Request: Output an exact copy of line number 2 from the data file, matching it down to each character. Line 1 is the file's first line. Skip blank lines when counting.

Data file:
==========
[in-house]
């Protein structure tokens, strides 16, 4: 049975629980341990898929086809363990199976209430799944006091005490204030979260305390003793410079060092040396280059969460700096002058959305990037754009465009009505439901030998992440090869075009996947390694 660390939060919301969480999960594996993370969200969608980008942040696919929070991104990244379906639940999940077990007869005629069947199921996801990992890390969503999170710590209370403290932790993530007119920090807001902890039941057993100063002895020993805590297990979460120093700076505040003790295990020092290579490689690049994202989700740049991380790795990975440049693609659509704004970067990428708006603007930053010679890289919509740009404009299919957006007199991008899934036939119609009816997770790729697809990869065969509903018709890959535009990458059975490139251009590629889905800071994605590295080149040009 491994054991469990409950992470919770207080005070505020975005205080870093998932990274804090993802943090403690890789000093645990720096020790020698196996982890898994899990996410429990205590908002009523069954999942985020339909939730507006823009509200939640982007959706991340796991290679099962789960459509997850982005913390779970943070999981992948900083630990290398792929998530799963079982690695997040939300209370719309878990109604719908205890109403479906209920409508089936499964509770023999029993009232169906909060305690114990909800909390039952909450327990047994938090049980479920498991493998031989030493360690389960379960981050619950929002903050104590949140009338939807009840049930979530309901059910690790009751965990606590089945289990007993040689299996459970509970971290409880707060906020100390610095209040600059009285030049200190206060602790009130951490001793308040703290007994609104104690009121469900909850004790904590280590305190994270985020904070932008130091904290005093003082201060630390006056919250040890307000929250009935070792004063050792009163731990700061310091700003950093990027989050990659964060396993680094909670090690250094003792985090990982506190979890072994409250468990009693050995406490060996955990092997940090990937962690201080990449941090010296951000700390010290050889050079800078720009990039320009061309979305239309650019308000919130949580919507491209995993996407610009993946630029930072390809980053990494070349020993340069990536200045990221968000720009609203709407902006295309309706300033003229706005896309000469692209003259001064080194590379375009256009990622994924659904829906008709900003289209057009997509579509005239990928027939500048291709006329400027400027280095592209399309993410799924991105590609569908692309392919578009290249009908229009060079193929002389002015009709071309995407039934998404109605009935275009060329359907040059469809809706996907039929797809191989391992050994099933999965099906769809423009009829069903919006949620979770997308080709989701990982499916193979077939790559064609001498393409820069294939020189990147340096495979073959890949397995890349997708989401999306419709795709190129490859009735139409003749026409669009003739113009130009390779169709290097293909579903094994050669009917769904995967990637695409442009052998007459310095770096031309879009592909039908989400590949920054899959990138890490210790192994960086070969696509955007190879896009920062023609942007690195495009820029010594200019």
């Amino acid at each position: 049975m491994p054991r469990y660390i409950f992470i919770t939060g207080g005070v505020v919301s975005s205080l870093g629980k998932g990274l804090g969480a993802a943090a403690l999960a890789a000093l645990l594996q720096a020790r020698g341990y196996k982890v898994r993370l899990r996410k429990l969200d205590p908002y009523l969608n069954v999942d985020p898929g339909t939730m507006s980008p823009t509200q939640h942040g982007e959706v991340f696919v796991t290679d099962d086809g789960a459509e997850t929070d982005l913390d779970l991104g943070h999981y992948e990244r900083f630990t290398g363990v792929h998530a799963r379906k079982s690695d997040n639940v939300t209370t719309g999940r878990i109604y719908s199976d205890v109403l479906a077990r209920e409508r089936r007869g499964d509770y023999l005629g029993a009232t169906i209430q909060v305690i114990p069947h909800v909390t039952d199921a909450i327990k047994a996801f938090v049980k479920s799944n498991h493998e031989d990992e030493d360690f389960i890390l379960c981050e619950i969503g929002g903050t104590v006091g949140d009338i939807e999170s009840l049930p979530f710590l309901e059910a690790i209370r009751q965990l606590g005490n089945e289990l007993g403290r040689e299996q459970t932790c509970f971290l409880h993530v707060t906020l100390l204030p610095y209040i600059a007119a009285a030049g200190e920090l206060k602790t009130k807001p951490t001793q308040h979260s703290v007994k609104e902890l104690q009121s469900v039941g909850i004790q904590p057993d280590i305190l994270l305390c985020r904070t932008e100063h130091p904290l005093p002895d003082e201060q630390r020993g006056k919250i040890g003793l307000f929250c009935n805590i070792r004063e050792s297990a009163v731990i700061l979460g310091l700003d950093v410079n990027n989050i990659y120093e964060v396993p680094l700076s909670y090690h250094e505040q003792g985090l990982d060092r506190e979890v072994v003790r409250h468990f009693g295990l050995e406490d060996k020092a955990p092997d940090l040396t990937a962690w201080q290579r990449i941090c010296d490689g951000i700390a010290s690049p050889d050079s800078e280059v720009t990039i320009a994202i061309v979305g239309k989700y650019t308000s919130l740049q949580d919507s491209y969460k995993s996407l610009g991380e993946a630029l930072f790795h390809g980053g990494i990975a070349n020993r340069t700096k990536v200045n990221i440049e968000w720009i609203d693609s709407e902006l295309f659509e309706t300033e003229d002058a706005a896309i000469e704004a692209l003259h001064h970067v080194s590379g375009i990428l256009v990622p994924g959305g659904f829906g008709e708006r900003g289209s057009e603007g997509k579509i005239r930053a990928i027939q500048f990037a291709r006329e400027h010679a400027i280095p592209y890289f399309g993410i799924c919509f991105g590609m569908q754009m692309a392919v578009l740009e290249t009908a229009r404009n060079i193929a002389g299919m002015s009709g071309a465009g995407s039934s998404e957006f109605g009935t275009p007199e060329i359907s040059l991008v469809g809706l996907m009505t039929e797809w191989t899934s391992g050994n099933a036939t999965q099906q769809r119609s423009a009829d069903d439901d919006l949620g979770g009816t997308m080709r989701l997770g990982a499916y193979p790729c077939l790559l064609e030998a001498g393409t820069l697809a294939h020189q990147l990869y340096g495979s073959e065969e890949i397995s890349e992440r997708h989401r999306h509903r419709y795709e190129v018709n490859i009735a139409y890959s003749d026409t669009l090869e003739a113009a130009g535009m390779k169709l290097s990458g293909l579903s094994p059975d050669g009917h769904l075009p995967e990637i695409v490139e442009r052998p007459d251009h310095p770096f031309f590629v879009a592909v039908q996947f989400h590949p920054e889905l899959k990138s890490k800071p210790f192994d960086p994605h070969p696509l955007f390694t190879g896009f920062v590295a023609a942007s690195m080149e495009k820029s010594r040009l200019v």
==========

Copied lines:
């Protein structure tokens, strides 16, 4: 049975629980341990898929086809363990199976209430799944006091005490204030979260305390003793410079060092040396280059969460700096002058959305990037754009465009009505439901030998992440090869075009996947390694 660390939060919301969480999960594996993370969200969608980008942040696919929070991104990244379906639940999940077990007869005629069947199921996801990992890390969503999170710590209370403290932790993530007119920090807001902890039941057993100063002895020993805590297990979460120093700076505040003790295990020092290579490689690049994202989700740049991380790795990975440049693609659509704004970067990428708006603007930053010679890289919509740009404009299919957006007199991008899934036939119609009816997770790729697809990869065969509903018709890959535009990458059975490139251009590629889905800071994605590295080149040009 491994054991469990409950992470919770207080005070505020975005205080870093998932990274804090993802943090403690890789000093645990720096020790020698196996982890898994899990996410429990205590908002009523069954999942985020339909939730507006823009509200939640982007959706991340796991290679099962789960459509997850982005913390779970943070999981992948900083630990290398792929998530799963079982690695997040939300209370719309878990109604719908205890109403479906209920409508089936499964509770023999029993009232169906909060305690114990909800909390039952909450327990047994938090049980479920498991493998031989030493360690389960379960981050619950929002903050104590949140009338939807009840049930979530309901059910690790009751965990606590089945289990007993040689299996459970509970971290409880707060906020100390610095209040600059009285030049200190206060602790009130951490001793308040703290007994609104104690009121469900909850004790904590280590305190994270985020904070932008130091904290005093003082201060630390006056919250040890307000929250009935070792004063050792009163731990700061310091700003950093990027989050990659964060396993680094909670090690250094003792985090990982506190979890072994409250468990009693050995406490060996955990092997940090990937962690201080990449941090010296951000700390010290050889050079800078720009990039320009061309979305239309650019308000919130949580919507491209995993996407610009993946630029930072390809980053990494070349020993340069990536200045990221968000720009609203709407902006295309309706300033003229706005896309000469692209003259001064080194590379375009256009990622994924659904829906008709900003289209057009997509579509005239990928027939500048291709006329400027400027280095592209399309993410799924991105590609569908692309392919578009290249009908229009060079193929002389002015009709071309995407039934998404109605009935275009060329359907040059469809809706996907039929797809191989391992050994099933999965099906769809423009009829069903919006949620979770997308080709989701990982499916193979077939790559064609001498393409820069294939020189990147340096495979073959890949397995890349997708989401999306419709795709190129490859009735139409003749026409669009003739113009130009390779169709290097293909579903094994050669009917769904995967990637695409442009052998007459310095770096031309879009592909039908989400590949920054899959990138890490210790192994960086070969696509955007190879896009920062023609942007690195495009820029010594200019």